In May 2021 another catalyst was Mount Dora City Council’s passing of a revision to the City’s Land Development Code to allow up to a 55-foot parking structure in one of four locations in Mount Dora. One of those locations was in the Historic District abutting a residential neighborhood.
5. What does including the existing building height restriction into the City Charter do? Placing the building height restriction in the charter effectively prevents the referenced incidents that occurred in 2021 from happening in the Building Height Impact District (BHID). It takes away the policy making authority on that issue from the City Council and P & Z and gives it to voters. Currently, only four council members are needed to increase the existing height policy. If the current referendum passes, another referendum would be required to increase building heights higher than the allowed variance or it would have to be proposed by the Charter Review Committee and go through that process. Mount Dora's Charter is required to be reviewed every five years.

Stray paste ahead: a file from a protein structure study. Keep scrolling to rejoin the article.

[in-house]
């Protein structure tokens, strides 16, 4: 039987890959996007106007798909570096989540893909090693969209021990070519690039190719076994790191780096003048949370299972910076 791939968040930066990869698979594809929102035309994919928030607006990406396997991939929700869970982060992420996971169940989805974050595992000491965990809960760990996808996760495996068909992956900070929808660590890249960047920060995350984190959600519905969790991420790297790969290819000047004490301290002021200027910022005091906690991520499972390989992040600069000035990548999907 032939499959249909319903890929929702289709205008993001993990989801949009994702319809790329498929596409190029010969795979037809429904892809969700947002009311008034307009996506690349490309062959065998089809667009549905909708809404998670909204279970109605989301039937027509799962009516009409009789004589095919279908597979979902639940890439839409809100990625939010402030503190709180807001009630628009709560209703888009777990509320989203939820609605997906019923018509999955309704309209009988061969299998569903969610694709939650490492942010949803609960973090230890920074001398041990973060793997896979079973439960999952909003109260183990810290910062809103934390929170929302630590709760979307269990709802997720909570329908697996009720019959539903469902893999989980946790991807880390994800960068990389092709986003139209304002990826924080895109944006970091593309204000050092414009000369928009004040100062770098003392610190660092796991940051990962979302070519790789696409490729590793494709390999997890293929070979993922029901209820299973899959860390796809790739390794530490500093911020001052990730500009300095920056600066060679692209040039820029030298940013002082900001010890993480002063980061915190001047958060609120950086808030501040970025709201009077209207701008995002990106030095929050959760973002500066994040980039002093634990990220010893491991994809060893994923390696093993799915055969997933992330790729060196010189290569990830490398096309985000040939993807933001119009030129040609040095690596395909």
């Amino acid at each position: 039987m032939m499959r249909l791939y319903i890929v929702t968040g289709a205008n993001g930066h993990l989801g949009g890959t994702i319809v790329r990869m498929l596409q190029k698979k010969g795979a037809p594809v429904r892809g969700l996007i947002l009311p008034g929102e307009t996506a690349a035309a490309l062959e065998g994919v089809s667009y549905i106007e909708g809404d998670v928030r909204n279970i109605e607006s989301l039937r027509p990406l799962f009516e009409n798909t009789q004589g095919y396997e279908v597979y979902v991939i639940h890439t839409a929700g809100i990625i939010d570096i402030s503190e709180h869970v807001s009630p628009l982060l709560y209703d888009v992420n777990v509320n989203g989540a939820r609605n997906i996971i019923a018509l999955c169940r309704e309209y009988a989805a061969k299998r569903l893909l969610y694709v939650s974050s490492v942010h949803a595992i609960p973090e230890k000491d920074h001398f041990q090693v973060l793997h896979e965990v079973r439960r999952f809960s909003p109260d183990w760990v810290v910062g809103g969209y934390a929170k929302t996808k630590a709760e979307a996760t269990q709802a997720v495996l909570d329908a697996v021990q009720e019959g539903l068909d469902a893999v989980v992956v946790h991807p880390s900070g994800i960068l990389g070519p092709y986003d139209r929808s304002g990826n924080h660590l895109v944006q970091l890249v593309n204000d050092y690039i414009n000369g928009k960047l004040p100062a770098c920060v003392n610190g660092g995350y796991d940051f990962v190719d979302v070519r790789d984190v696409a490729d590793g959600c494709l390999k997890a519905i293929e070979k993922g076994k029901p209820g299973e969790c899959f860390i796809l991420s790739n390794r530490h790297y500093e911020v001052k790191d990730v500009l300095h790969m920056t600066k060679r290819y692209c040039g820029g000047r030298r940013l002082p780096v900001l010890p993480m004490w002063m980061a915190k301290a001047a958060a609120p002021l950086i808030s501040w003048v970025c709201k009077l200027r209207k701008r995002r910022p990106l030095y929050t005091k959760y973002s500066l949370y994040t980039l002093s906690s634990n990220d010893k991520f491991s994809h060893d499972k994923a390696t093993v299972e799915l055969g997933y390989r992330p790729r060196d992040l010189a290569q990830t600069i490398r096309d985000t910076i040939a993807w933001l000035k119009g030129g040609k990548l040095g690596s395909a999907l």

6. What is the Building Height Impact District (BHID)? It is a defined area within Mount Dora’s Historic District that the referendum addresses. The area was defined by the city’s Building Heights Advisory Committee whose members were appointed by Mount Dora City Council and the former Interim City Manager. See BHID map here.
7. What does a “Yes” vote mean? That is a vote for putting the current downtown building heights restrictions into the City’s charter. That means any increases to building heights in excess of the five-foot variance would be required to go before Mount Dora voters in the form of a referendum.